Why Was a Black Lives Matter Mural at a Brooklyn School Destroyed?


Before the mural, there were rumblings about racial and cultural insensitivity: Several parents at the elementary school said they spent more than $1,000 of their own money to buy books by authors of color for the school library. During a “Colonial Day,” students at the elementary school were made to play roles on settler ships, something that made students of color and their parents uncomfortable.

“By the time our second child was in that school, I said, ‘No, I’m not going to put my kid in a Pilgrim dress and take on the persona of white settler colonizer,’” said Victor Quiñonez, who is of Mexican descent and whose daughter was one of the muralists.

Doug Hecklinger, a fifth-grade teacher at P.S. 295 who came out as queer to his students a few years ago, blamed the school administrators for creating an environment that has failed to nurture cultural understanding. “It was not uniform,” Mr. Hecklinger said. “Some teachers didn’t feel comfortable using a diversity of books without more training.” He recalled a colleague complaining, “Why can’t we read normal children’s books?”

And then came the mural.

Carlos Menchaca, a Democratic council member who represents Sunset Park, Red Hook and Greenwood Heights, allocated a $20,000 grant to Groundswell for the mural, which he had done for more than a dozen other schools in the past.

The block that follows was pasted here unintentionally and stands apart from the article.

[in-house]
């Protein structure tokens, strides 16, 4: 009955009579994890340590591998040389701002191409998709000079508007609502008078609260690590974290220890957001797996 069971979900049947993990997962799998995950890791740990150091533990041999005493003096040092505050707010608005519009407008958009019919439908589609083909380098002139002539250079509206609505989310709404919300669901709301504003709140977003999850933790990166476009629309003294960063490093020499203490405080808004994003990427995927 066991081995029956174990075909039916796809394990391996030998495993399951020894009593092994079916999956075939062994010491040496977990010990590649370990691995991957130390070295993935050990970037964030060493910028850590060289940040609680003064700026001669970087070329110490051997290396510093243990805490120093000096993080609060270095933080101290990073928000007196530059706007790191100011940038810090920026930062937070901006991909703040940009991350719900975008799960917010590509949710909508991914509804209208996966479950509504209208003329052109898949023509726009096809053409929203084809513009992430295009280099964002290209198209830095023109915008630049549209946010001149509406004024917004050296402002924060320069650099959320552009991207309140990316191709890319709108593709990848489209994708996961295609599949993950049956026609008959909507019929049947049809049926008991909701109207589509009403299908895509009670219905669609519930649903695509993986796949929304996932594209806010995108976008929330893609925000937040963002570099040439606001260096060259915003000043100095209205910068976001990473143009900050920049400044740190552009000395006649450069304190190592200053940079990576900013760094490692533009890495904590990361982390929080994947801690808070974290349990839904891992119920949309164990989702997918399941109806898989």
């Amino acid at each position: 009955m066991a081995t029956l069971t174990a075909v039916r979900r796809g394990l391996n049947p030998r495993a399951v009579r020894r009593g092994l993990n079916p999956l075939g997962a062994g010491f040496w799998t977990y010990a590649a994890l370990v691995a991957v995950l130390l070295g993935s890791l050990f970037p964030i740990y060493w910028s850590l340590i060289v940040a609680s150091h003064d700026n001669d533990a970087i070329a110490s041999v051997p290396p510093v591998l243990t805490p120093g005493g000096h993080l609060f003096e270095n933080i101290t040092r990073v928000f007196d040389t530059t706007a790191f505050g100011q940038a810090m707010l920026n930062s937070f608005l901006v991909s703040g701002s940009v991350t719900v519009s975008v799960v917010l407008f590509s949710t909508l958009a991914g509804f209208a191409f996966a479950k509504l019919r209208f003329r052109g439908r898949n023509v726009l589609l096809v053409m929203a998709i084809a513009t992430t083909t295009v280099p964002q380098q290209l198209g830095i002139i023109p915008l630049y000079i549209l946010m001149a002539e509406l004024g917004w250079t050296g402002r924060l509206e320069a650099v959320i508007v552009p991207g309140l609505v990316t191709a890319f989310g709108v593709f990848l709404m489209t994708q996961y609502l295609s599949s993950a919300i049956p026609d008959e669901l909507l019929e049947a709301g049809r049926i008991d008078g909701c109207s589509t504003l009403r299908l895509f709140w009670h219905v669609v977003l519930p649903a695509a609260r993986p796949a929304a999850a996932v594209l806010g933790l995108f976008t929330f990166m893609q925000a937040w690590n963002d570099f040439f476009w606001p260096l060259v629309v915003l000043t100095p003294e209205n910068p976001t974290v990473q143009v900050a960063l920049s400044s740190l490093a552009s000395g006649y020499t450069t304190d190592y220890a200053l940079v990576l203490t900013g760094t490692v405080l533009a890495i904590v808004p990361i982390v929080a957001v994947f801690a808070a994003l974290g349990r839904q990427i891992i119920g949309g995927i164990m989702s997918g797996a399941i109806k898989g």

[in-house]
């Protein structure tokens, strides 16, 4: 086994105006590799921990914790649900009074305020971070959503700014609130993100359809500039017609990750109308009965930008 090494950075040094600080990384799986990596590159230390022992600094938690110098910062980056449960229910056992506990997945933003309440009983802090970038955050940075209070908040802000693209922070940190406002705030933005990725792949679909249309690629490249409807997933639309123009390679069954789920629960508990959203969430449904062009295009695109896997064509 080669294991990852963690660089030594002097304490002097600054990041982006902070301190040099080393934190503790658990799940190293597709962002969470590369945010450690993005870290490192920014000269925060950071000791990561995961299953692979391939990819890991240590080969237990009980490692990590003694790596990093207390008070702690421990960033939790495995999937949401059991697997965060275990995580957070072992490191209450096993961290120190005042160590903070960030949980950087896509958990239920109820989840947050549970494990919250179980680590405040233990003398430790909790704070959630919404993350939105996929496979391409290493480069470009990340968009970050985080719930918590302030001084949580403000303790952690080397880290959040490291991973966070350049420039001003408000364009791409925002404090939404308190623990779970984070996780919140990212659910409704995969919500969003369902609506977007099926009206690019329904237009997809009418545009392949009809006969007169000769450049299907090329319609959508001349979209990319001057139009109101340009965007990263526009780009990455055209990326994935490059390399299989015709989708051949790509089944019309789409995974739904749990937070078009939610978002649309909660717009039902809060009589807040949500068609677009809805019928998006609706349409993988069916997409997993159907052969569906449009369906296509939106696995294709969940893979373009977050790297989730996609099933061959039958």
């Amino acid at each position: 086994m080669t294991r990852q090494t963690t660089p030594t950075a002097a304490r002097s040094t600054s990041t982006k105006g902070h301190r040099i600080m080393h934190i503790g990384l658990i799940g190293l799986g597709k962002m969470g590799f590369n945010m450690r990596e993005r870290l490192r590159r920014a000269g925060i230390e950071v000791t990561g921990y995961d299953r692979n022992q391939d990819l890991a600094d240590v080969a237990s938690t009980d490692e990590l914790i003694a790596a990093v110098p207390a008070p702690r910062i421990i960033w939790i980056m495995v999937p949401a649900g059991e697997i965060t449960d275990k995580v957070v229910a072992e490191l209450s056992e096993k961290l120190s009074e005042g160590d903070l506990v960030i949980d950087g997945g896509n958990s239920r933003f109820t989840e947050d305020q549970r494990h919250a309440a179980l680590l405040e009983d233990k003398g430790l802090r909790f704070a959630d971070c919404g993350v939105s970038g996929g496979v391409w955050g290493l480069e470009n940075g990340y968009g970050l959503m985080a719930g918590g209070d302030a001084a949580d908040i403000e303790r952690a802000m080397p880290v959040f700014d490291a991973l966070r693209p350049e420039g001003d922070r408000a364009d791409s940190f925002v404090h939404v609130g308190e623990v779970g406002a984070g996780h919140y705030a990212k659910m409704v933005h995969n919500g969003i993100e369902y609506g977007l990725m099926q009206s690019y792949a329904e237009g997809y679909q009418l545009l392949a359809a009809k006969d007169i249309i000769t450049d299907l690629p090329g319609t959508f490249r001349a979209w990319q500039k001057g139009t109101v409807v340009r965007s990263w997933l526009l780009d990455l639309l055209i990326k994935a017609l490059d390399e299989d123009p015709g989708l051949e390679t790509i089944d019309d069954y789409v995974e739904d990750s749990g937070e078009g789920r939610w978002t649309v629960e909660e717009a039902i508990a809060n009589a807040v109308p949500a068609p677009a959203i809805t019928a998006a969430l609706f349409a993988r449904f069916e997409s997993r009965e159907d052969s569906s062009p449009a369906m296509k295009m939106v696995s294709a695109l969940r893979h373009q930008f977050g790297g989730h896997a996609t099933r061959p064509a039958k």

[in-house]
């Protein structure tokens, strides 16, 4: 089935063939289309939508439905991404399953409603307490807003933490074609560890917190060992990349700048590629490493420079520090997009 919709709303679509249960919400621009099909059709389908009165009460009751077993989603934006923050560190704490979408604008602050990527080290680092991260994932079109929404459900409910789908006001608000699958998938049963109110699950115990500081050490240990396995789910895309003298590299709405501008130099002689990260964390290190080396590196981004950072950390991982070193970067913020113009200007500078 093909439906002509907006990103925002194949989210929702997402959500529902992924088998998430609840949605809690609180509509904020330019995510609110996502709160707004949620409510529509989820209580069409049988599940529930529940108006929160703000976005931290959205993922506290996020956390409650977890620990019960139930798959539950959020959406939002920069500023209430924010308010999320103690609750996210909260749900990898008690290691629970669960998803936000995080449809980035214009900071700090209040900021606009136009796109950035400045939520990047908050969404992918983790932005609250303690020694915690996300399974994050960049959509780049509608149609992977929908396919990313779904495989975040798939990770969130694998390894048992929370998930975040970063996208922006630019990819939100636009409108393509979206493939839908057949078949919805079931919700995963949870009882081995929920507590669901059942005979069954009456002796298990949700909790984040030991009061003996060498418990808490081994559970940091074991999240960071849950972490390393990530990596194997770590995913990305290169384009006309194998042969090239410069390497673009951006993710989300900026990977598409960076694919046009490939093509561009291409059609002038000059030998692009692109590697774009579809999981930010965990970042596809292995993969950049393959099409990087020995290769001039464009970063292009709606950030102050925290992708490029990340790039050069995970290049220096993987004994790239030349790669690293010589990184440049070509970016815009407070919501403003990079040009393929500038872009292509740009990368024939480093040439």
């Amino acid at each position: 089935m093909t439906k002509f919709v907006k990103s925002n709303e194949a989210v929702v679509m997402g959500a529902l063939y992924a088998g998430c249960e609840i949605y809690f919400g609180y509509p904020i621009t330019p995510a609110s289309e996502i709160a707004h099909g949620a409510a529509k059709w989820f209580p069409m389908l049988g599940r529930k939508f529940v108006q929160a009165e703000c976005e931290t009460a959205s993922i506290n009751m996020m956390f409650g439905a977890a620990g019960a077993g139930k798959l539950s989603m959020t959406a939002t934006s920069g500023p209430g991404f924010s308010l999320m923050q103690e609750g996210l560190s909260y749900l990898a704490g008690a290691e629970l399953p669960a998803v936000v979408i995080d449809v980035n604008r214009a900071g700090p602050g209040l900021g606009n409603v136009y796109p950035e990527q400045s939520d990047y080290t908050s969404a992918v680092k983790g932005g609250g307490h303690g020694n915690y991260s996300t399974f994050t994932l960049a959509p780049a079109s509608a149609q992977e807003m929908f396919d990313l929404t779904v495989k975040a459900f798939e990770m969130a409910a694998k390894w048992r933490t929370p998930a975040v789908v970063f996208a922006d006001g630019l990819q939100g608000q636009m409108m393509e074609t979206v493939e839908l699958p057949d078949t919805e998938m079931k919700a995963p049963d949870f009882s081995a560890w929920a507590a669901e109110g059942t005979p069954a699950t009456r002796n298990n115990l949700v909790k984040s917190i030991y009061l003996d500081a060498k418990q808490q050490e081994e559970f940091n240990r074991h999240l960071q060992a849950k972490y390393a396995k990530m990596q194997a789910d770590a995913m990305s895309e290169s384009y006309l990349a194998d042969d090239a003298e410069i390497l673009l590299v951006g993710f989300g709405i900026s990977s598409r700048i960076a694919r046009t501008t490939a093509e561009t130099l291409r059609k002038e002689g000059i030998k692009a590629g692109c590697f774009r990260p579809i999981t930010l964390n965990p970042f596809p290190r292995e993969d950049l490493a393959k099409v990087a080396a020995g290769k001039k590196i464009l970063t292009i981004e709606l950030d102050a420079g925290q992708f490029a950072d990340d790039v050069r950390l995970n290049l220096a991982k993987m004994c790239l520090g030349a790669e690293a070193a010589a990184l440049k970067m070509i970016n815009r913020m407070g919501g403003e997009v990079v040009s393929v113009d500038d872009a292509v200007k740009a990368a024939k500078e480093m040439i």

Groundswell, which has completed more than 200 pieces of public art at 128 schools around the city in its 25-year history, recruited students from the elementary school to brainstorm on the content and design.

The Park Slope mural diverged from artwork at other schools. A number of Groundswell works in the district used slogans like “Resilience” and “You Are Welcome Here,” none of which referred explicitly to current events.

But the mural that would be spread across the cafeteria wall during the summer tapped into a reckoning of 2020, when the murder of George Floyd by a white police officer set off worldwide protests. Those demonstrations included a march in Brooklyn that drew an estimated 15,000 supporters of Black transgender people, who are disproportionately the victims of police violence. Though Ms. Pagano had urged Groundswell to broaden the mural’s message, Sarah Katz, a Groundswell official, told her in an email that the mural was inclusive in its specificity.



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